So was it really a surprise that the instant the birth certificate hit the web, hordes of birthers descended on it to find a reason to reject it? Was anyone actually shocked that they started complaining that “African” should not have been the recorded ethnicity for his father, that they were suspicious of “mysterious layers” in PDFs, that it must have been a hoax by the CIA or the NSA covering up for the president, and that it must have taken him so long to release it because he was covering his bases to release a fake. But the problem is that even if Obama released the long form birth certificate the minute he was asked for it, the conspiracy theories would not have abated, just like 9/11 Truthers and Moon hoaxers are still going strong. How many people asked for Clinton’s birth certificate? How many people are wondering if John McCain’s citizenship is not legit because he wasn’t born in the United States but to U.S. citizens overseas? Clearly there’s a very specific motivation to believe that Obama is not a legitimate president and when you have the predispositions to accept the notion that the FEC didn’t care to properly screen the paperwork of someone who could well be the commander-in-chief of one of the world’s biggest and best armed militaries, no amount of proof will be sufficient to dissuade you.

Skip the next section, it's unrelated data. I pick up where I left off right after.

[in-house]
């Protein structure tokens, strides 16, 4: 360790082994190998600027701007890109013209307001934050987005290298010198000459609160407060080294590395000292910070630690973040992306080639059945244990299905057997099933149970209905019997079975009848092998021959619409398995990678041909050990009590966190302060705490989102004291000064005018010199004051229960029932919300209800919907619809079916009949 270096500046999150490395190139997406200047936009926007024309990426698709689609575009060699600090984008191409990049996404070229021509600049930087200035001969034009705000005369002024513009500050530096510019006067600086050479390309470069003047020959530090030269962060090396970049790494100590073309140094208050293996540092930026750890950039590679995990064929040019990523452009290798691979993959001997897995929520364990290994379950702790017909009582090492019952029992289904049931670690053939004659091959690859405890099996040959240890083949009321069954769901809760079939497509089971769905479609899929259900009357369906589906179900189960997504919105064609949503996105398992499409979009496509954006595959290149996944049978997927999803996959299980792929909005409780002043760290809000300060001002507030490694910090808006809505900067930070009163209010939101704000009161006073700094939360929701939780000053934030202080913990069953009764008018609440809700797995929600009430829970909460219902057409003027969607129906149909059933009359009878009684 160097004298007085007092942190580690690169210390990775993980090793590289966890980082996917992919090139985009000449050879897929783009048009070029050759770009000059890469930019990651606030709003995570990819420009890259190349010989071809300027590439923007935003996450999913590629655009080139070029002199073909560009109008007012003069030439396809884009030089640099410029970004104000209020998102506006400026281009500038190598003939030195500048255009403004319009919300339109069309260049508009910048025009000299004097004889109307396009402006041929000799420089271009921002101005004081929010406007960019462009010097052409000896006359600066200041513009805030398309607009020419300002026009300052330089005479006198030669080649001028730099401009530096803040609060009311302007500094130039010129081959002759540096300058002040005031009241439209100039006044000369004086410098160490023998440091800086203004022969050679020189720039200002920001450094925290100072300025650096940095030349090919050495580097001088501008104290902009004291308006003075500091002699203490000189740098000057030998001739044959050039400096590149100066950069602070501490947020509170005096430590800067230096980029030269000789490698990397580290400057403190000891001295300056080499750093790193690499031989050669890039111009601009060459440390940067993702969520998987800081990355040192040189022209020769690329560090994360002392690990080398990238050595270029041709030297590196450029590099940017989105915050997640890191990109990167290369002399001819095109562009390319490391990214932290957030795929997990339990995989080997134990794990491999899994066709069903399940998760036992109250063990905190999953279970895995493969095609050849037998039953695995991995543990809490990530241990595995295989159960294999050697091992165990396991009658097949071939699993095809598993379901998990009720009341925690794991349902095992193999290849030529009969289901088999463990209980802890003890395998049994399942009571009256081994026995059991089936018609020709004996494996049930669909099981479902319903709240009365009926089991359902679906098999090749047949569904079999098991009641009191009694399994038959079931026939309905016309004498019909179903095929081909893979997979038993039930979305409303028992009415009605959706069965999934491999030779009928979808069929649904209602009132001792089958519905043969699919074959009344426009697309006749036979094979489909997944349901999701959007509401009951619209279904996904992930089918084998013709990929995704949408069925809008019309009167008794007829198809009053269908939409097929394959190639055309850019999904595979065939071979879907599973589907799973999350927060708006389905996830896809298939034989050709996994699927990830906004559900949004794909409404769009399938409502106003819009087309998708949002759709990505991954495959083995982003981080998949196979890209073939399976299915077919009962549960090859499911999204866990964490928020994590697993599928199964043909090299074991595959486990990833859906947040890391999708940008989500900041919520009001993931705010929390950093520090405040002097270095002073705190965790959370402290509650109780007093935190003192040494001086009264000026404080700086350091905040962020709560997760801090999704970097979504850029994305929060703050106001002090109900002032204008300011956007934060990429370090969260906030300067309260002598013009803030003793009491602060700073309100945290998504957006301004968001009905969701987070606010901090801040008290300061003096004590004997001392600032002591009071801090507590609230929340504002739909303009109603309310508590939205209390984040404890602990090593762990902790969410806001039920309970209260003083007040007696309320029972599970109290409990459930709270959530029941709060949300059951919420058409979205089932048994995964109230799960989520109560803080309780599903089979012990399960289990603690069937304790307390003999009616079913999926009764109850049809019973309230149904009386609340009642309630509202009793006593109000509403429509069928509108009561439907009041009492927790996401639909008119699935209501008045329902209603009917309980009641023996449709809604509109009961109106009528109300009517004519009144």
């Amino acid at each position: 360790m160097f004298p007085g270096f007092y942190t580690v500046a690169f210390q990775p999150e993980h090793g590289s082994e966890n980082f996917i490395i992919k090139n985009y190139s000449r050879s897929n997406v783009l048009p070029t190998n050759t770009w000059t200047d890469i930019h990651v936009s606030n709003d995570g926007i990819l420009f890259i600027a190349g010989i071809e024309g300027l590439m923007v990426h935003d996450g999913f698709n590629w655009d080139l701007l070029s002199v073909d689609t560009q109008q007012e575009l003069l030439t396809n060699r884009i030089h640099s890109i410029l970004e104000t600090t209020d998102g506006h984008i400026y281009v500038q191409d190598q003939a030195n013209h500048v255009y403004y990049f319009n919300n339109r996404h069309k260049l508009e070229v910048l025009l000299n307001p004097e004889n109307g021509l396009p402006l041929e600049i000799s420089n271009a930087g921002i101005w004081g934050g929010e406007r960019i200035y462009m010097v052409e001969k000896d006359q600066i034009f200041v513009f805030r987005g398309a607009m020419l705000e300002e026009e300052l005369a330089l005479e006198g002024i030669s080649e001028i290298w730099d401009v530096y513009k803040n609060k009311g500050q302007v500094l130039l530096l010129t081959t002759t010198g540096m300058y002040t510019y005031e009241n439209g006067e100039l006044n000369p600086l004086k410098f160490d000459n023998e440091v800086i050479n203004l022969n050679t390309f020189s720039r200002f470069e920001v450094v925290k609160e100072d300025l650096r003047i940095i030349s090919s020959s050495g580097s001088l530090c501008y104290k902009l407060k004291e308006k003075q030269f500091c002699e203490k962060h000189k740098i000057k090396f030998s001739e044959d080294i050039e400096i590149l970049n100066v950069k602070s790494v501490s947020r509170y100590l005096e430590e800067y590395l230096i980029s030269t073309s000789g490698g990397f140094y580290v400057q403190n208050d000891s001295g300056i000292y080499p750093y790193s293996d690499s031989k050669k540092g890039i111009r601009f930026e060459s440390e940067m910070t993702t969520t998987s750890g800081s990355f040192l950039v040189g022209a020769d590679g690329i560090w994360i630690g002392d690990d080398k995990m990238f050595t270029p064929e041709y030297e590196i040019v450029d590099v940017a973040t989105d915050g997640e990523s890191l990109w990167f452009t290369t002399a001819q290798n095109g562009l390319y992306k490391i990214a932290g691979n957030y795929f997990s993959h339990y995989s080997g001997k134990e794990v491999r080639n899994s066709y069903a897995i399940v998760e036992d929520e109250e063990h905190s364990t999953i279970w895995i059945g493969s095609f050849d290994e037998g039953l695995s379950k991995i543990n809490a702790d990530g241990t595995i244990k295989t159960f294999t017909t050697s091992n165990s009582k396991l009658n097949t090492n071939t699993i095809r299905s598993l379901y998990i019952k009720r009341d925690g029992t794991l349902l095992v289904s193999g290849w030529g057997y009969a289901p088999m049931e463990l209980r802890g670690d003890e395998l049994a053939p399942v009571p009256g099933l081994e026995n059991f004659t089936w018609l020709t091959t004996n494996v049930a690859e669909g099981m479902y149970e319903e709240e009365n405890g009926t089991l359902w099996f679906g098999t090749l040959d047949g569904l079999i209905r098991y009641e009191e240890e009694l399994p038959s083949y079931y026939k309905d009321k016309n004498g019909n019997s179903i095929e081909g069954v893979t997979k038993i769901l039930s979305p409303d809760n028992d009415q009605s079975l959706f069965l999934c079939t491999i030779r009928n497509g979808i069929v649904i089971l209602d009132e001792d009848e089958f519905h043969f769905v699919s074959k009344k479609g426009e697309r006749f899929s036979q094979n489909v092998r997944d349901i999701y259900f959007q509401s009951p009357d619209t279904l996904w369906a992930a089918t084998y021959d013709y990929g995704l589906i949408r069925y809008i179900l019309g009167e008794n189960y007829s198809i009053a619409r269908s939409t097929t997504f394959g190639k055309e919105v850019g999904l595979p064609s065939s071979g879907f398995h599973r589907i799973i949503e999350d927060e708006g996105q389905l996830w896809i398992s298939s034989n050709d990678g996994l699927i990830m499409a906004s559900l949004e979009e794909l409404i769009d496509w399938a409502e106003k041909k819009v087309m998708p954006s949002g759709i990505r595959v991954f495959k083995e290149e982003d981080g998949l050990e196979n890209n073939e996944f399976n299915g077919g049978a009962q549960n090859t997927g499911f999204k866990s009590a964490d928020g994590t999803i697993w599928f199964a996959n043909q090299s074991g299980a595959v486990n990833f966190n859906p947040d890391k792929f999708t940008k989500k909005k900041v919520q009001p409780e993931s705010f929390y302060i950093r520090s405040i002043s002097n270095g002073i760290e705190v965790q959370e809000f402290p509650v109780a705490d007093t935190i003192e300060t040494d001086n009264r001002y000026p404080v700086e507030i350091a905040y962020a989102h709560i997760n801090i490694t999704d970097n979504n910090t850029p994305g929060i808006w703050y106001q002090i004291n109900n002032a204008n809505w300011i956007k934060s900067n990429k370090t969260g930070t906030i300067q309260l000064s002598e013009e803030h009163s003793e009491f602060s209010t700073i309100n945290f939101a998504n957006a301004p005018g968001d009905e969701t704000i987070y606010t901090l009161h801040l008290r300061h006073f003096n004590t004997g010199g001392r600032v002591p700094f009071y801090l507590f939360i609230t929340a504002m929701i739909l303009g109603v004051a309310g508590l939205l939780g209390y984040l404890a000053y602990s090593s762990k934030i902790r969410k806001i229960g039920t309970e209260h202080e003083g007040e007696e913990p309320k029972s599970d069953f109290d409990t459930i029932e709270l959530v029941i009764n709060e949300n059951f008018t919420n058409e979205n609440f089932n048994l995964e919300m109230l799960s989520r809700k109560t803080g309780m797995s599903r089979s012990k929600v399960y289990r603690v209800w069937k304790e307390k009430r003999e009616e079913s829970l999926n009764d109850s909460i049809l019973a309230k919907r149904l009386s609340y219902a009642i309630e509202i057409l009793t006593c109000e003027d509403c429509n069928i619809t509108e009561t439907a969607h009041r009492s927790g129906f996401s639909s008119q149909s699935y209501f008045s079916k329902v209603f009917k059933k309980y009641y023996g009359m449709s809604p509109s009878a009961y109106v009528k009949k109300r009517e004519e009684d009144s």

Just consider that anyone who applies to any post requiring security clearances has to fill out a huge form full of questions about almost every job he’s had and virtually every place he lived, provide a birth certificate, social security card, a passport, and depending on the clearance level, also account for his overseas travel. And that applies not only to scientists or researchers working in defense, but also to fresh out of high school would-be soldiers before they can depart to boot camp. And herein lies my biggest problem with any birther argument. If teenagers go through such scrutiny, how and why would the “Powers That Be” just slip up and forget to do the same thing for a senator and then a presidential candidate whose decisions would shape military policies? It would be in their interests to do everything they can to make sure he wouldn’t be a threat and I’m supposed to simply accept that the same people who will ask to sign your full, complete name with a middle initial so they can formally approve all of the twenty forms filled out that afternoon, will just throw a folder with a lawmaker’s or a presidential frontrunner’s file in an box and say “forget it?” But I suppose if you let partisan loathing take precedence over what should be Civics 101, you can buy pretty much anything that paints your object of hate in the most negative possible light. And that’s because birtherism is about ideology first and foremost, just like a whole lot of conspiracy theories which envision subterfuge and villainy on a national, if not global, scale…